Rows upon rows of cubicles hastily erected in London’s ExCel centre show the expected scale of the explosion in numbers of coronavirus patients.
Soldiers and trade contractors are converting the exhibition centre, which usually hosts spectacles and conferences, into the first of the NHS Nightingale hospitals.
The effort should see the temporary facility in the capital’s Docklands open its doors this week to its first patients, with capacity ultimately reaching 4,000 beds.
Initially 500 beds equipped with ventilators and oxygen will be used to treat the seriously ill, and their numbers are expected to swell in the capital ahead of the rest of the nation.
The NHS will build more temporary hospitals in Birmingham, Manchester, Cardiff and Scotland.
The task of boosting critical care capacity has been under way since the health service declared an emergency at the end of January.
Before the scale of the crisis became clear, the UK was believed to have had one of the lowest proportions of intensive care units in Europe, but NHS England chief executive Sir Simon Stevens says 33,000 beds are now available for Covid-19 patients.
Professor Stephen Powis, national medical director of NHS England, said at the Government’s daily press briefing that capacity had not yet been reached in regular hospitals.
“We are not at capacity as yet within London, but beds are being opened all the time to produce that extra surge capacity so in the first instance we are using theatres and recovery areas,” he said.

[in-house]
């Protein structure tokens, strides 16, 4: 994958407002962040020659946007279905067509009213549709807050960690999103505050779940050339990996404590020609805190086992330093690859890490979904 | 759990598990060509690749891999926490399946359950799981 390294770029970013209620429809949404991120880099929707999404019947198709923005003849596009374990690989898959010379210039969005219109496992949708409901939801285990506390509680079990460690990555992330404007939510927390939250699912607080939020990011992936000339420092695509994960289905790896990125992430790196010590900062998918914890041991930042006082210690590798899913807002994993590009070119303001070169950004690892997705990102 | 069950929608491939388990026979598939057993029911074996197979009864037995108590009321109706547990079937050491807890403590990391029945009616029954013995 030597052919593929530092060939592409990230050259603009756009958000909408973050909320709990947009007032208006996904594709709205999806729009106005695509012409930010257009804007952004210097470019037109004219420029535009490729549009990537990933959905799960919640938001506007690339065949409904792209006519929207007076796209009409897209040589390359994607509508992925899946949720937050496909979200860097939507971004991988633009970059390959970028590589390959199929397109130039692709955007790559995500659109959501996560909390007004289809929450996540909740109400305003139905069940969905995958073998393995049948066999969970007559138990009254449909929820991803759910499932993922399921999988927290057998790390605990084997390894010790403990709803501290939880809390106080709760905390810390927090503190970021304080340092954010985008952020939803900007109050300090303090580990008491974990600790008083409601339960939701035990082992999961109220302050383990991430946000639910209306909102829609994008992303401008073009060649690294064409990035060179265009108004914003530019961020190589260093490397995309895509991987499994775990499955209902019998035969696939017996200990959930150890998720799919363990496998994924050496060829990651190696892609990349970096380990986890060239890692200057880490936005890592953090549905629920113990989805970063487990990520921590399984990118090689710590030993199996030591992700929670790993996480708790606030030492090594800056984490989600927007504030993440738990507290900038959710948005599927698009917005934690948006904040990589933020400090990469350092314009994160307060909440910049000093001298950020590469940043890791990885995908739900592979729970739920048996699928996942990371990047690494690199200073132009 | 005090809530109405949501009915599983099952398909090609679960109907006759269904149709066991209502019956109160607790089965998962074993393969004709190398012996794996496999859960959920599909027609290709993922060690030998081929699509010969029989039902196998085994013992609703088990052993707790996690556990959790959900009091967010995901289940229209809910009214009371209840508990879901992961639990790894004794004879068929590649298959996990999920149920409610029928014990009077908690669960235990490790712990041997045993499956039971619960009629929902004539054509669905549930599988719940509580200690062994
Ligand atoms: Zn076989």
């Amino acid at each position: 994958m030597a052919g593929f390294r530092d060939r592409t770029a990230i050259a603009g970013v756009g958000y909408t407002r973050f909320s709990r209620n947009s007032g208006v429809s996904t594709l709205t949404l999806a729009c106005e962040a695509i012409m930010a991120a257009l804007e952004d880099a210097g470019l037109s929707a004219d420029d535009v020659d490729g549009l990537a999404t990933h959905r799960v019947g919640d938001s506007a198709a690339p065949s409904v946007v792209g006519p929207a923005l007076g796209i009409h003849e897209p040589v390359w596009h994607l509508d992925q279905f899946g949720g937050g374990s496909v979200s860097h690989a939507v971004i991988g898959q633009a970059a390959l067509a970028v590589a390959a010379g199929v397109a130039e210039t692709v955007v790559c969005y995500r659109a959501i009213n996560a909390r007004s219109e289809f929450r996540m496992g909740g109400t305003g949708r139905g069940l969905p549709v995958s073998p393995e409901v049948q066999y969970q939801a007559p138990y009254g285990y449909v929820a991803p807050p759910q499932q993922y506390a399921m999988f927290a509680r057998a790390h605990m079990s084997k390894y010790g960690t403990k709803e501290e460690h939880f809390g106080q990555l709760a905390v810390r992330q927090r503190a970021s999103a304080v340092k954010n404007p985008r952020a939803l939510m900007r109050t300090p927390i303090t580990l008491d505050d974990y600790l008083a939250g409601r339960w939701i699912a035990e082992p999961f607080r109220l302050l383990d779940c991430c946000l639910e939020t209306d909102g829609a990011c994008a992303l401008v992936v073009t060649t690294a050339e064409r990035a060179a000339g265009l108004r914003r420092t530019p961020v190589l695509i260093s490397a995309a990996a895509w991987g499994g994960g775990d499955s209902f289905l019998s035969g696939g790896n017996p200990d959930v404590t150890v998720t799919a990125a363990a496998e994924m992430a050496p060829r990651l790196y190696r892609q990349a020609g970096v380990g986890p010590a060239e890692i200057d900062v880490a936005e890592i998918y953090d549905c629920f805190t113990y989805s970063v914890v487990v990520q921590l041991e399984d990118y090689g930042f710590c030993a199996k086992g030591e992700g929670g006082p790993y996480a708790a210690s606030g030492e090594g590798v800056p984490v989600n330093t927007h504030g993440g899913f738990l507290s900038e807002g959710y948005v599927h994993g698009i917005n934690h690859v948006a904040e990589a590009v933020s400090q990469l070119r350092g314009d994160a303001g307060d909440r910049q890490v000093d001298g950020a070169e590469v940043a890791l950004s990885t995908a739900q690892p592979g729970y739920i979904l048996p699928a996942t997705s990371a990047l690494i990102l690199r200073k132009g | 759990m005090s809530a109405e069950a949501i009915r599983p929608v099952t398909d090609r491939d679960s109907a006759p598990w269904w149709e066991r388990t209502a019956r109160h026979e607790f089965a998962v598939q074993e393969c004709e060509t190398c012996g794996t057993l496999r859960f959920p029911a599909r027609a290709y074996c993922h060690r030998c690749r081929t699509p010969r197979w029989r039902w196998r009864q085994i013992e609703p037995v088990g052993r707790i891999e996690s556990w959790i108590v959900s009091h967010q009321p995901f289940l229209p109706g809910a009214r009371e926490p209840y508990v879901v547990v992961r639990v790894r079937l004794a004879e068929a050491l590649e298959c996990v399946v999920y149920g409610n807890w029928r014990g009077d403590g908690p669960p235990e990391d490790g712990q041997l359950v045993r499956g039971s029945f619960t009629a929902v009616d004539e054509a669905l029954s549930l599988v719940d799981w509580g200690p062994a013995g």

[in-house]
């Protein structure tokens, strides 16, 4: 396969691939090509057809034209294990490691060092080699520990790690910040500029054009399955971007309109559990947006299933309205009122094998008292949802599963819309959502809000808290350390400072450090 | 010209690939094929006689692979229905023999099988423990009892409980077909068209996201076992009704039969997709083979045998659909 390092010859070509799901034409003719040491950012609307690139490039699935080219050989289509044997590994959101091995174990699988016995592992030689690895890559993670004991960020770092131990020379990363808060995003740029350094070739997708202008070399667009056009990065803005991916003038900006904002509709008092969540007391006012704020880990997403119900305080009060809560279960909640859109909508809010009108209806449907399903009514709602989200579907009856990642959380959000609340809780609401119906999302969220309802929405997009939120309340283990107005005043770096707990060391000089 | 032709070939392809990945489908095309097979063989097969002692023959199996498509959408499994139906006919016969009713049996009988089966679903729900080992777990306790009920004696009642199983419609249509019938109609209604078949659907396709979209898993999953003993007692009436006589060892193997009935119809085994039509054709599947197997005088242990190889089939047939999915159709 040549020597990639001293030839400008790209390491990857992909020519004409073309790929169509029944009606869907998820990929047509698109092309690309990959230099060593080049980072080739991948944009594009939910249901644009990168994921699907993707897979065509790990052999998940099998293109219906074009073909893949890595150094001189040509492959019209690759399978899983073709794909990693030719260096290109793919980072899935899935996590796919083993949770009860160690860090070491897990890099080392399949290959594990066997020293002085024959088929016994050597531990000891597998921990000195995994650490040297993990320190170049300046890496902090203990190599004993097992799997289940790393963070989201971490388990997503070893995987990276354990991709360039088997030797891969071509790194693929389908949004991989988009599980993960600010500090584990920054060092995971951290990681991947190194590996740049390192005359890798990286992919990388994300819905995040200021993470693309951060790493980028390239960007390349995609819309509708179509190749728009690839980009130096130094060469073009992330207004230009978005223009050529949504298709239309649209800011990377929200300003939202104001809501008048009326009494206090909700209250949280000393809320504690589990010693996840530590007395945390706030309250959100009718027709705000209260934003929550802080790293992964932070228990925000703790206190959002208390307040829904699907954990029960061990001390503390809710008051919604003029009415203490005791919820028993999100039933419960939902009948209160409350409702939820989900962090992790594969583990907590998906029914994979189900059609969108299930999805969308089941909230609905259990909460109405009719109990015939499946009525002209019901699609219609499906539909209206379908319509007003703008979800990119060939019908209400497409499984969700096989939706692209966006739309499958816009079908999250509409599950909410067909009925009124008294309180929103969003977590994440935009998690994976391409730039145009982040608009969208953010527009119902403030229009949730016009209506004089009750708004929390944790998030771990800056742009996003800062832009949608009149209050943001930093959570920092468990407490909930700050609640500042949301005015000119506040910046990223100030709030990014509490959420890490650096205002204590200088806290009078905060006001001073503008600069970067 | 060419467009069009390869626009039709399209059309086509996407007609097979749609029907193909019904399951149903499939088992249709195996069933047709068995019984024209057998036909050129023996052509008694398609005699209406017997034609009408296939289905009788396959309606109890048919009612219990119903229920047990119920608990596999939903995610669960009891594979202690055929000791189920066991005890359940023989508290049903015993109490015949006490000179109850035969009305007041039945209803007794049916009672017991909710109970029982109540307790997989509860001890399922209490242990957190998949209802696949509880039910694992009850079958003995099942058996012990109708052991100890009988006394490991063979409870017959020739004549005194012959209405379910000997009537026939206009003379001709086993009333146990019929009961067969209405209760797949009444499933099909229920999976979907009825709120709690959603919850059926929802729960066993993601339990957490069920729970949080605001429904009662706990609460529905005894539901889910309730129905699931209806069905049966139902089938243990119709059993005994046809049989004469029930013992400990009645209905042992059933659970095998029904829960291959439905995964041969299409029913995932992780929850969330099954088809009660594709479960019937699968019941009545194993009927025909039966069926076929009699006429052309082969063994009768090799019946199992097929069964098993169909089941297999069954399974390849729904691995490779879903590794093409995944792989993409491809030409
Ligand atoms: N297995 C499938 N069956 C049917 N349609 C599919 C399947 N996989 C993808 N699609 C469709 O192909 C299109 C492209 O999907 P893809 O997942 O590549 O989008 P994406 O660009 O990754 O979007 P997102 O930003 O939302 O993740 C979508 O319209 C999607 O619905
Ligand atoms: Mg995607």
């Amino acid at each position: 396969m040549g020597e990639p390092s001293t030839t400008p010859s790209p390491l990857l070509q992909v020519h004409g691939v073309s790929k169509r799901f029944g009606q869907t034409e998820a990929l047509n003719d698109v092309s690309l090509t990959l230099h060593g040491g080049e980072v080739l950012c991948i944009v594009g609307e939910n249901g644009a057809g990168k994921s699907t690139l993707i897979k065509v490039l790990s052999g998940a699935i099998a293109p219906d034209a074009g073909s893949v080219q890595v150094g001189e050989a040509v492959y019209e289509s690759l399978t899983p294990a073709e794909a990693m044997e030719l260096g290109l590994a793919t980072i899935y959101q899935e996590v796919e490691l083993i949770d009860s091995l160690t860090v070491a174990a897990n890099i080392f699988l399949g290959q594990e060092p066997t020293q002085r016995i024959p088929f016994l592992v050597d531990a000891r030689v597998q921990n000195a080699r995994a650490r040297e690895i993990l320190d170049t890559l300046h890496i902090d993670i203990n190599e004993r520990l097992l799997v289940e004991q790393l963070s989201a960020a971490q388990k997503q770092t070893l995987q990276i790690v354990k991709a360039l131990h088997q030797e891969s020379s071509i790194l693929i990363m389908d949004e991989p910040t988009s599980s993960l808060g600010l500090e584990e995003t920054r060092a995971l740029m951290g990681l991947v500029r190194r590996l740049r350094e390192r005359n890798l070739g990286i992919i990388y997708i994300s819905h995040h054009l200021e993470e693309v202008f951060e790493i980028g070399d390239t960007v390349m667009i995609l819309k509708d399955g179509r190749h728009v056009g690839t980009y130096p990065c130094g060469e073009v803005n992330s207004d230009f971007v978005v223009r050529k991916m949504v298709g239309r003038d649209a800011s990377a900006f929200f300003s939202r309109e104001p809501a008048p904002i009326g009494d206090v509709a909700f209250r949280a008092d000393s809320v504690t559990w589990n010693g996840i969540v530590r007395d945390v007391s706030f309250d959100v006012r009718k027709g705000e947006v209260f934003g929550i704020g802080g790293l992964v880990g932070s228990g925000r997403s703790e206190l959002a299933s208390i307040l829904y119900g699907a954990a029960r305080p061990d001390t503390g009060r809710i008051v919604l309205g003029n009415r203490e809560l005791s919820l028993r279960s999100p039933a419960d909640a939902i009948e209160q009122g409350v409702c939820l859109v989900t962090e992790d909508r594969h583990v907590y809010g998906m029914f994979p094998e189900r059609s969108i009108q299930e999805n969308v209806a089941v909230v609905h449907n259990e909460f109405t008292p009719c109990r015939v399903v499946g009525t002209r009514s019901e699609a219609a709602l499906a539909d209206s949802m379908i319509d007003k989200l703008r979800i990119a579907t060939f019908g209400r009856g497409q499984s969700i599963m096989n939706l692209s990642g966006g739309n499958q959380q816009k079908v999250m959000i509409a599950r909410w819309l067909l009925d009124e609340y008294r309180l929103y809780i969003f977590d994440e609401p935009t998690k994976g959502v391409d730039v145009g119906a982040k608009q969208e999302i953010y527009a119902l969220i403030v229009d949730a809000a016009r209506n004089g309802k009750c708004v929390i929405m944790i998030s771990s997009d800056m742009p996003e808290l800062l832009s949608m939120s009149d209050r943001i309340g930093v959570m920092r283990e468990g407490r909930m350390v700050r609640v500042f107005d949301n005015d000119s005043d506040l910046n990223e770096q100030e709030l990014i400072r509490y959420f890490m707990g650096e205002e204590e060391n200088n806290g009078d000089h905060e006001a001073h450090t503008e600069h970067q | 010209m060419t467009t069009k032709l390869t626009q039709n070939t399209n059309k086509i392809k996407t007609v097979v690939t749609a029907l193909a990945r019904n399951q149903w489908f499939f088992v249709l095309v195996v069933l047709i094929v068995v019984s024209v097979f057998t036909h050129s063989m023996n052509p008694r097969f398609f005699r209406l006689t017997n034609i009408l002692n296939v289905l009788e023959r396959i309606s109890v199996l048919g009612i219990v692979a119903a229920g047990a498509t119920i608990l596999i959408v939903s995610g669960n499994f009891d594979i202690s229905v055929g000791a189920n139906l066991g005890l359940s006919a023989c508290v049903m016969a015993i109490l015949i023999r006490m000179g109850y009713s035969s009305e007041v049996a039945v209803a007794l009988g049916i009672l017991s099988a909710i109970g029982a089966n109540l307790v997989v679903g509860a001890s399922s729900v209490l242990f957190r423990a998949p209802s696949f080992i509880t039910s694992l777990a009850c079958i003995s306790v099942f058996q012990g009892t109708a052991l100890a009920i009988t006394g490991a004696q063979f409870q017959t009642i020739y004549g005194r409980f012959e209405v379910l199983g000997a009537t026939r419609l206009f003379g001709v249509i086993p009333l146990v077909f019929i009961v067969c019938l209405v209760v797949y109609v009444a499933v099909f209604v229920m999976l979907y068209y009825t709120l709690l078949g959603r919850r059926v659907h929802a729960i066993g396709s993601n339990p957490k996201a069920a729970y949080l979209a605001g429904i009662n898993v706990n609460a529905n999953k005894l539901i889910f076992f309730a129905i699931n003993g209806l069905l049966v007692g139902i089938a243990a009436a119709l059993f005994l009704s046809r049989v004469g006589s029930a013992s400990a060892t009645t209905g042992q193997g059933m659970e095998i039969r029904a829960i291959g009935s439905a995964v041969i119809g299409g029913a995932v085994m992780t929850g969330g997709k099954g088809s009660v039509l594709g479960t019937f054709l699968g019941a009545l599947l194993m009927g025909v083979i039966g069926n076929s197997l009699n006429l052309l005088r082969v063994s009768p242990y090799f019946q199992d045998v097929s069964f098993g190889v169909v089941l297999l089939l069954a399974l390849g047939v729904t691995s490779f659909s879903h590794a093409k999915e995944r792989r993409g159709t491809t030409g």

“Those are areas in hospitals where anaesthetic machines and ventilators are already used for surgery and can be readily adapted to take critically ill patients.”
He continued: “That is almost doubling the capacity that we have already, we are not using it at the moment but clearly the number of patients is increasing each day so we are expanding that capacity in advance.
“You will also have seen the plans at the NHS Nightingale, in east London, to initially bring on another 500 beds if they are needed. And we aim to get that up and ready for patients next week.
“At the moment I am confident that capacity is there. We have not reached capacity and also I am confident that capacity is expanding, especially in London,so that we keep ahead of increase in patient numbers.”
The National Exhibition Centre in Birmingham will add an initial 500 beds, with the potential to grow to 2,000 if necessary.
Manchester Central Convention Complex will add 500 more, with the capacity to expand to 1,000, and Cardiff’s Principality Stadium will provide up to 2,000 more.
Efforts are under way to source the doctors, nurses and non-clinical workers to staff the huge units.